Sittella – Shiraz/Grenache/Tempranillo – 2014 (17.3). Fleshy, ripe and delicious, I like this. Decent fruit quality in a riper style. Long and mouth-filling, what this lacks in elegance, it makes up for in richness. Good balance to close. (RRP $18).

Sittella – Shiraz – Coffee Rock – 2013 (18). Chocolate, mint, spice and aniseed all vie for attention on the nose. The palate is balanced, textured, refined and very long. The tannins are polished and supple. Succulent fruit, but will live for years, courtesy of the acid balance. Good now, but will be even better in a few years. This comes from old vines, grown in coffee rock in the Swan Valley. Despite being 15.5% alc, this shows no signs of being hot in the mouth.

Shiraz – New Release

Reviewed 7th August 2013

This tasting saw the new releases from Cherubino and Sandalford, and neither disappointed.

The highlights for the tasting were two wines from Cherubino (Ad Hoc and Laissez Faire) and the pair from Angoves.


Cherubino – Shiraz – Laissez Faire – 2012 (18 – 18.5).  Lovely peppery fruit here on both the nose and palate that is very attractive.  Initially, the nose is closed and tight, while the palate is restrained, yet silky and supple.  Superb fruit and winemaking on show, though this wine is only hinting at potential now.  Over a couple of days, this wine really blossomed to show beautiful fruit that is very hard to resist.  This is compelling drinking at $50.

Sandalford – Shiraz – Prendiville – 2011 (18 – 18.5).  Wow!  This is a special wine, with fantastic, cool climate shiraz that has been brilliantly handled.  Starts off refined, fine and elegant, yet there is an underlying intensity to the fruit that is disarming.  Chewy and dense, the quality French oak adds texture to the mouth-feel rather than overt flavours.  Very long, but needs time.

The Yard – Shiraz – Acacia Vineyard – 2011 (18+).  Closed, tight, dense and powerful.  Superb wine that needs years to open up and let the quality fruit sing.  The finish is drier than the Sahara desert, with tannins that completely close down the fruit.  With air this developed chocolate, plum, spice and cedar, with hints of licorice and pepper.  Demands patience, but this is a worthwhile addition to the cellar.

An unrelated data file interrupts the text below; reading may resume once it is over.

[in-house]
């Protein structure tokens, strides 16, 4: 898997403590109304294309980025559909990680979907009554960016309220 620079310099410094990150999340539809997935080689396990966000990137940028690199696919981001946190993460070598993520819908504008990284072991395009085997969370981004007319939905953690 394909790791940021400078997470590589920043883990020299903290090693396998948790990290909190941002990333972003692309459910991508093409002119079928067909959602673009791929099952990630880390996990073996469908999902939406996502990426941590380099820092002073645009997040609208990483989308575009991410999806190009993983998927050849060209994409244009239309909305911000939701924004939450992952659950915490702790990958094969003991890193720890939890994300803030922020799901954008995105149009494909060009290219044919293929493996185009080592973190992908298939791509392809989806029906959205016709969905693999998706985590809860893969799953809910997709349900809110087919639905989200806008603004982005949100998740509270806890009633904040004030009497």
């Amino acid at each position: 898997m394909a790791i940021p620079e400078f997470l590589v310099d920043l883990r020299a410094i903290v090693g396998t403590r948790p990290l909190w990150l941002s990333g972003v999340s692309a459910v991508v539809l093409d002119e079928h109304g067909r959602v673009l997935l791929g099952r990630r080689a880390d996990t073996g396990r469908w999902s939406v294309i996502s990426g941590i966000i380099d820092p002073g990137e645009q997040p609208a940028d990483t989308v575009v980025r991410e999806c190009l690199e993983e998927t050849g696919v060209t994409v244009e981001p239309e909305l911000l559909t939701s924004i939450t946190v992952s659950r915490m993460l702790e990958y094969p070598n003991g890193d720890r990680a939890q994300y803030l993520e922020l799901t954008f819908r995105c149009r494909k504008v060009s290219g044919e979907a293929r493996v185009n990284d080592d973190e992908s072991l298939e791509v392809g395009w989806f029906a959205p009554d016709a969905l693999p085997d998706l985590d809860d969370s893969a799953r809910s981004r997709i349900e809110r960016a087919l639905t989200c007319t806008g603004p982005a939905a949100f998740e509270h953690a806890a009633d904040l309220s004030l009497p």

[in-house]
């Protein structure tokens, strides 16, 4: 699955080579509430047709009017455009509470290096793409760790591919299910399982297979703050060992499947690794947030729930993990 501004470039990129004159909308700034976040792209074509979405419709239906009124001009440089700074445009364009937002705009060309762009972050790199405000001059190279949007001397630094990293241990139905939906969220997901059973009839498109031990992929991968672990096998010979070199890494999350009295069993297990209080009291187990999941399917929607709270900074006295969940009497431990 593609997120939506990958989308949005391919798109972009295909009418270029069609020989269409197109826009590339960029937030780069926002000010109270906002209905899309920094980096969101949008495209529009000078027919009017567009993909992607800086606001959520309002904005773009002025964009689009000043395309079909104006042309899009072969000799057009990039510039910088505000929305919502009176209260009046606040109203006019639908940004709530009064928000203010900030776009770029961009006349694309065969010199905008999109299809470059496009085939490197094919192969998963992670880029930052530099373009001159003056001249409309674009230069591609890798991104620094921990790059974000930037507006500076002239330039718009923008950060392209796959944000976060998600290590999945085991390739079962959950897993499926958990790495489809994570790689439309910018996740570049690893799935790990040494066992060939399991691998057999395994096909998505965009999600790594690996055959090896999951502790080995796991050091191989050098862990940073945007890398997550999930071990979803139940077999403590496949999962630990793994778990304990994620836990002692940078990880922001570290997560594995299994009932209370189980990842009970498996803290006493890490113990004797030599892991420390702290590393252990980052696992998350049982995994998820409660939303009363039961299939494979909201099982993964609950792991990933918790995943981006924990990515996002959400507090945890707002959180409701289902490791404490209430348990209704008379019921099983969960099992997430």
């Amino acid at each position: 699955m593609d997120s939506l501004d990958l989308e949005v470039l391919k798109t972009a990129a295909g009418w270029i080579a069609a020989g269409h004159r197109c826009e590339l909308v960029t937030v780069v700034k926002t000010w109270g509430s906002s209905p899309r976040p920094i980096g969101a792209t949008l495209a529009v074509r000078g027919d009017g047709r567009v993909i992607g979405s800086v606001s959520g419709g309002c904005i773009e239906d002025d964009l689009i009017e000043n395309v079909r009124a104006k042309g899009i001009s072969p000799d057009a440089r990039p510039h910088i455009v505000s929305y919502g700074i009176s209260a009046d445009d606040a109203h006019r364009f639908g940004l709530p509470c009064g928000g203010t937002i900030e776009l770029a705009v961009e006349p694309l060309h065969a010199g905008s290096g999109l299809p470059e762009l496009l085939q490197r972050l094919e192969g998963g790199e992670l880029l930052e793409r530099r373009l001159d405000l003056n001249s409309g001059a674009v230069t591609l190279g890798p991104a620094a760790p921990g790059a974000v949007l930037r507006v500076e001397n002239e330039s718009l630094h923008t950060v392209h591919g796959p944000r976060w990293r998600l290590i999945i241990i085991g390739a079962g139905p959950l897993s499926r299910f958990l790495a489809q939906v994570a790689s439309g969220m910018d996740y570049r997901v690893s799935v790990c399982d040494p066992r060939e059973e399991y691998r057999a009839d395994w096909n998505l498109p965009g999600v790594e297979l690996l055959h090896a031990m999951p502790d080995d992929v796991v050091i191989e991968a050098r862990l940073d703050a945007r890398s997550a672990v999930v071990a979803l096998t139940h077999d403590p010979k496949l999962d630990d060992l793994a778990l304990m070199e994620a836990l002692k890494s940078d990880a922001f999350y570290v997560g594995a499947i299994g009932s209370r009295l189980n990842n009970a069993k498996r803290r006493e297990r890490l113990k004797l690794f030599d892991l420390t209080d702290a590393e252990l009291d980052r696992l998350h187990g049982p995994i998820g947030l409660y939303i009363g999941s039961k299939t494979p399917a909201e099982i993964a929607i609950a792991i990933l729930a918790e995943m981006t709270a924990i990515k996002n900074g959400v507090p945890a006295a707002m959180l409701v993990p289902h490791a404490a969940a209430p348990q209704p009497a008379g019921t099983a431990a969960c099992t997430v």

The Yard – Shiraz – Riversdale Vineyard – Frankland River – 2011 (17.8+).  More obvious fruit here, though this is a good thing.  Rich and ripe, with a core of chocolate running through the palate.  The tannins are very fine, though plentiful.  Smart wine now, or in 10 years.  This wine took two to three days on the tasting bench to hit its straps, but was a very rewarding drink.

Sandalford – Shiraz – Estate Reserve – 2010 (17.5 – 18).  Serious fruit on the nose, though this is the first wine where the vanilla/coconut characters from the oak sit over the fruit.  This is not a bad thing, it is just that it will need a couple of years for the oak to settle into the fruit.  Firm and drying, though the finish is quite silky.

Ad Hoc – Shiraz – Middle of Everywhere – 2012 (17.5+).  The absolute bargain in the Cherubino shiraz line-up, and a delicious wine to boot.  Opens with peppery, bright fruit that has plum, cinnamon and spicy notes.  The palate is long and fleshy, with enough structure to guarantee aging.  The finish is elegant and mouth-filling, making for a great drink now or in 10 years.

Angove – Shiraz – Vineyard Select – 2012 (17.7).  Brilliant fruit, lovely structure, sympathetic oak. This is long and dense with drying tannins.  Will reward short term cellaring.  How this can be sold for only $15 dollars is beyond me!

Angove – Shiraz/ Cabernet – Organic – 2012 (17.2).  Nice blend of ripe, peppery fruit and more complex, earthy aromas.  This follows through on the palate, with bright cherry fruit, white pepper and dense, plum flavours.  Softer tannins make this an easy wine to enjoy now with a meal, or to cellar for a few years for added complexity.  Organic or not, this is a good drink and a real bargain.

Sandalford – Shiraz – Margaret River – 2011 (16.9).  Lovely ripe fruit with smart oak.  Refined, though this is a more obvious wine.  The alcohol adds depth to the mouth-feel.  Chewy, dense and textured, this is a good mid-week wine that could also be aged for a few years.